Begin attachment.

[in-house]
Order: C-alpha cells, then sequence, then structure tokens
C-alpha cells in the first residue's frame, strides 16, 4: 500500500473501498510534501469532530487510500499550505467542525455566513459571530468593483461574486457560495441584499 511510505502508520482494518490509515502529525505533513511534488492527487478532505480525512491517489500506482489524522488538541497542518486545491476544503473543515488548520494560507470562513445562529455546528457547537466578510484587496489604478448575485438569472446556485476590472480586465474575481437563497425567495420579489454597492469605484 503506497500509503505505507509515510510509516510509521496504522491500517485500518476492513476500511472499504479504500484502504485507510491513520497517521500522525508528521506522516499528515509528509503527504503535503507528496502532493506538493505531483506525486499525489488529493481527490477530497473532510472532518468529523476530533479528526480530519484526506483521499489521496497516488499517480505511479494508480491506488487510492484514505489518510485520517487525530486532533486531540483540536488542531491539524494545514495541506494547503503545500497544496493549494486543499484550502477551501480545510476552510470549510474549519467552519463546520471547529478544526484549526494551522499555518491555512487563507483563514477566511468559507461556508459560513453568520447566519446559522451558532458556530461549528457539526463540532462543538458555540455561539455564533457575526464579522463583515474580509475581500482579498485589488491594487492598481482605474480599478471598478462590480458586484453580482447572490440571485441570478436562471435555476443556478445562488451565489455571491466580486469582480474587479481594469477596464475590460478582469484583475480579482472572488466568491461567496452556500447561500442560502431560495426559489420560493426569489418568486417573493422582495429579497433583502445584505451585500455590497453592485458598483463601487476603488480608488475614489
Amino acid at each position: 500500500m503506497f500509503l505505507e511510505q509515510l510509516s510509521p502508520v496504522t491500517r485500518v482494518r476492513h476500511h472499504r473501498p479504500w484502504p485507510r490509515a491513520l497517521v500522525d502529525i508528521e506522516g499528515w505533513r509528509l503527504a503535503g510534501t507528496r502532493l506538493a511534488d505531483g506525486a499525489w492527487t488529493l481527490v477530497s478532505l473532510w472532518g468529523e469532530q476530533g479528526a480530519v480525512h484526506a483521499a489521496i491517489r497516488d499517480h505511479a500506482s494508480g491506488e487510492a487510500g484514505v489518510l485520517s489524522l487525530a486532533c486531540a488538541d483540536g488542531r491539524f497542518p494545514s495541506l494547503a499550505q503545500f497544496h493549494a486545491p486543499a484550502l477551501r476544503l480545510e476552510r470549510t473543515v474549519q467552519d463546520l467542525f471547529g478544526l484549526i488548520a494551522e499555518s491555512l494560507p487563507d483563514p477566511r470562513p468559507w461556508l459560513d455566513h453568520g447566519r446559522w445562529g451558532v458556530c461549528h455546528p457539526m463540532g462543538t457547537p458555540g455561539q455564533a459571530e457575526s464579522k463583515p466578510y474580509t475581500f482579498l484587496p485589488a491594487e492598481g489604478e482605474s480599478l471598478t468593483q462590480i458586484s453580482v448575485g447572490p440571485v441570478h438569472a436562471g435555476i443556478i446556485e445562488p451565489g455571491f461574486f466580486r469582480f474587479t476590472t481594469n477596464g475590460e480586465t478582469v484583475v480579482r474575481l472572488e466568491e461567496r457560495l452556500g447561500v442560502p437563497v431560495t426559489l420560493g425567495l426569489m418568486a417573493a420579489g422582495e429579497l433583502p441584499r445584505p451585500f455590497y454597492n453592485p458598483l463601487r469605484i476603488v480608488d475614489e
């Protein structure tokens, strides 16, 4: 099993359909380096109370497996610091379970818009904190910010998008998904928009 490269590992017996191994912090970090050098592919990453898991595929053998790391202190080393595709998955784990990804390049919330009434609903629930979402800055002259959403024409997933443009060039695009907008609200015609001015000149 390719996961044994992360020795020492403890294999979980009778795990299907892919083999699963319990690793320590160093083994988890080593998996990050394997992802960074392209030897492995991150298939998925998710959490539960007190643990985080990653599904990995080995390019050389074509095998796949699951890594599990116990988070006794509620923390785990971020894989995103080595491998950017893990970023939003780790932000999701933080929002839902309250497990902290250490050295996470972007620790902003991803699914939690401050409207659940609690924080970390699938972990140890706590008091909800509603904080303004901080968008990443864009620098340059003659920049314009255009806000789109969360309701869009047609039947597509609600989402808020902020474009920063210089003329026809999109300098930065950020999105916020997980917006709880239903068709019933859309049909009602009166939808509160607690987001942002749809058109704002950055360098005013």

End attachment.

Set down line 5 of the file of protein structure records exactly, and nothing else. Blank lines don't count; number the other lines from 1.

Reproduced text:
């Protein structure tokens, strides 16, 4: 099993359909380096109370497996610091379970818009904190910010998008998904928009 490269590992017996191994912090970090050098592919990453898991595929053998790391202190080393595709998955784990990804390049919330009434609903629930979402800055002259959403024409997933443009060039695009907008609200015609001015000149 390719996961044994992360020795020492403890294999979980009778795990299907892919083999699963319990690793320590160093083994988890080593998996990050394997992802960074392209030897492995991150298939998925998710959490539960007190643990985080990653599904990995080995390019050389074509095998796949699951890594599990116990988070006794509620923390785990971020894989995103080595491998950017893990970023939003780790932000999701933080929002839902309250497990902290250490050295996470972007620790902003991803699914939690401050409207659940609690924080970390699938972990140890706590008091909800509603904080303004901080968008990443864009620098340059003659920049314009255009806000789109969360309701869009047609039947597509609600989402808020902020474009920063210089003329026809999109300098930065950020999105916020997980917006709880239903068709019933859309049909009602009166939808509160607690987001942002749809058109704002950055360098005013």